Cue a visit to the dermatologist. After a couple months of very unsexy, painful acne, I finally got my skin under control with salicylic acid and spironolactone (a medication that reduces circulating androgens), but I’m left with red acne marks and blotchy skin.

Some women with post-pill acne may actually find out they have Polycystic Ovary Syndrome—a common hormonal disorder often accompanied by acne. “If a woman has been on the pill for a long time, like 10 years, other pathologies could have developed and be unmasked when she comes off,” says Dr. Goldberg. Say a woman had mild PCOS before going on the pill but wasn’t diagnosed. The pill may help improve or control the symptoms of acne and irregular periods so much that the PCOS doesn’t become apparent until she stops taking it a decade later, she says.

For many women, cystic acne is worse than any side effect they experience while taking the pill. For me, I’d still rather apply an extra coat of concealer every morning than risk ruining my relationships because of my erratic mood swings and irritability.

7. Your emotions and mood swings might get better—or worse.

Although this change is difficult to prove and slightly resembles a daytime talk-show confession, I finally feel like “myself” since ditching the pill. I have more energy and excitement about school and my relationships, and don’t find myself wanting to strangle a friend who asks about my day.

According to Judy Norsigian, mood swings, depression and general brain “fogginess” are some major reasons women go off the pill and use other birth control methods.

On the other hand, women who use the pill to treat severe PMS or premenstrual dysphoric disorder may actually experience improvements in their mood while taking it. If they have mood fluctuations related to their natural cycle, the balancing effect of the pill’s synthetic hormones can help, so mood issues may return when they go off, Dr. Kickham explains.

“It is hard to predict who will respond in what way to the variety of pills,” she says. “For instance, I’ve definitely had people call me a couple weeks after starting the pill saying, ‘I’m crying all the time, I’ve noticed a huge change in my mood.’ So we have them come off it right away, immediately.”

Since the hormones metabolize out of the system within a couple days, your mood issues should improve once you go off the pill—if it was actually to blame.

8. You might still have side effects with your new method. (Sadly, it turns out there is no perfect birth control.)

If you’re going off the pill and still need a birth control method, there are a number of other options to choose from. “I usually just go through the whole list of contraceptives and try to decide with my patients what they’re looking for based on their goals and their response to the pill,” Dr. Kickham says.

Regardless of the new method you’re choosing, sadly, no birth control is perfect. Since both the patch and the vaginal ring contain a combination of estrogen and progestin, you might have similar side effects with these that you had on the pill, like breast tenderness and nausea.

The birth control shot, which injects progestin every three months, is associated with irregular bleeding and weight gain, as well as osteoporosis. Another of its biggest drawbacks is the inability to take the hormones back out once they’re injected. Unlike the pill, the hormones will not metabolize out of the system until after the three months.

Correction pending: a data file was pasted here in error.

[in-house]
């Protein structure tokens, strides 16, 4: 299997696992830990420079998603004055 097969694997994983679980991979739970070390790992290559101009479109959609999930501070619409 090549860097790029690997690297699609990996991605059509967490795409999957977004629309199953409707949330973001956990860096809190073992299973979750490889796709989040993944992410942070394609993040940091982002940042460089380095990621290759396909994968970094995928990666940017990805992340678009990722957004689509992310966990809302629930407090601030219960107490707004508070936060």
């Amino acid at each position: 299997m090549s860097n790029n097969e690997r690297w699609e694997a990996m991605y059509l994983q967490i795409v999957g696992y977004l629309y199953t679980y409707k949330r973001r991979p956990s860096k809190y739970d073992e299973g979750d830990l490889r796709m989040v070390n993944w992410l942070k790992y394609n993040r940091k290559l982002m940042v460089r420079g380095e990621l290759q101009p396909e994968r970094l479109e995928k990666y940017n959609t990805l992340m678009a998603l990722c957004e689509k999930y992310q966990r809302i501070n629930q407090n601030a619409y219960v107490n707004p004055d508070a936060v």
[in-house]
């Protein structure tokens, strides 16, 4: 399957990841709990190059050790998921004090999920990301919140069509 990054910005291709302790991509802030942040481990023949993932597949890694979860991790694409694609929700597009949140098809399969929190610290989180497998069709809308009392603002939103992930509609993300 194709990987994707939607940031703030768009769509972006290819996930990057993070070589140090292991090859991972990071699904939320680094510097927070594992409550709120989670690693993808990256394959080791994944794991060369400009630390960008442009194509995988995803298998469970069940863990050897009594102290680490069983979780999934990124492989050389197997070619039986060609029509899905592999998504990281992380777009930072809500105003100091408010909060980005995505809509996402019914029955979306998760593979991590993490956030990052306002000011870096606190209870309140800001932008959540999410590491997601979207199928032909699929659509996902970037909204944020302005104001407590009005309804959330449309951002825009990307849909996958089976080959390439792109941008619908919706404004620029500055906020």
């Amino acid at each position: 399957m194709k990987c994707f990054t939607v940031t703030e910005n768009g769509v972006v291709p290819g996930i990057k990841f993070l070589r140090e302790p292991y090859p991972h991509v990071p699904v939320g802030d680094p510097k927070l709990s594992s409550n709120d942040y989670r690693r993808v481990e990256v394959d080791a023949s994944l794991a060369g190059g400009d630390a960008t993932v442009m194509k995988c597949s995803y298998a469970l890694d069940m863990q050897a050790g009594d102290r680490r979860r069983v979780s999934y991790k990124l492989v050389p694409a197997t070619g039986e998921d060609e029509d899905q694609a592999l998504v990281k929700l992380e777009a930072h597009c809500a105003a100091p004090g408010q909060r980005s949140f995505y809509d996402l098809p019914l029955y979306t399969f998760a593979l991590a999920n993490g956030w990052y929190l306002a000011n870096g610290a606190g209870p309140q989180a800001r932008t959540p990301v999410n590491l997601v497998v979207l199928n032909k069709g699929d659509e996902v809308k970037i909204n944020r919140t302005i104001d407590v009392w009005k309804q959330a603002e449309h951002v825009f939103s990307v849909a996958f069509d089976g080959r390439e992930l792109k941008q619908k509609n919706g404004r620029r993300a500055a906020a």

The implant, which is a matchstick-sized rod placed in your arm for up to three years, also releases only progestin. Since both the shot and implant don’t release estrogen, you might miss out on some of its perks. For instance, you won’t have the benefits of more regulated periods, reduced acne or protection against reproductive organ diseases, like endometrial cancer.

Though it has its own cult following, even the IUD—a T-shaped device placed in the uterus—is also not without fault. The ParaGard, which does not release any hormones and works for up to 10 years, is associated with heavier and crampier periods. The hormonal IUDs, Mirena and Skyla, release progestin and last for three to five years. Unlike the ParaGard, they may lighten your period and actually get rid of it entirely. But on the flip side, IUDs don’t provide the benefits linked to estrogen.

As with the pill, experts say you should stick with your new birth control method for at least three months as long as you’re not experiencing any severe side effects, since it can take that long for your body to adjust.


Bottom line: As with many things, trial and error comes into play to find a birth control method that suits you. Each body and its hormonal makeup differ significantly, so what works for your friend(s) may be a disaster for you (just like with dating! ha!).  Key in to how YOU feel with the method(s) you’ve tried and go with what makes you feel best.

Ciao for now!


A long overdue Dry Brushing follow up

So I won’t beat around the bush…I’ve been slacking in the blog department. Since my last post, I had a major bedroom renovation (spackling, sanding, and painting is VERY time consuming!), had some birthday celebrations, a new roommate move in, and started an online course in financial markets through Yale (when I undertake a challenge, I go all the way, huh?!).

All of that being said, I do still want to make good on my promise to write more about dry brushing…

For starters, I must admit it’s challenging to add another step to one’s daily routine. I’ll confess that I haven’t been terribly consistent with body brushing…and I’ve been mildly more consistent with the face brushing.

So the results of my little study:

– Initially, I kind of broke out in these little bumps that looked somewhat like a heat rash. After doing a little online research, it’s either that I was brushing too vigorously or detoxing.

– Improved circulation, especially in hands and feet. I was noticeably warmer.

– Skin looked more moisturized/dewy even without using any lotions or oils

– Better digestion

And, not to say that any of the above were ever a particular problem for me, but I’d say there was significant improvement when I was consistently brushing, as opposed to not brushing.

If any of you dry brush or have tried it, I’d love to hear results!

Ciao for now!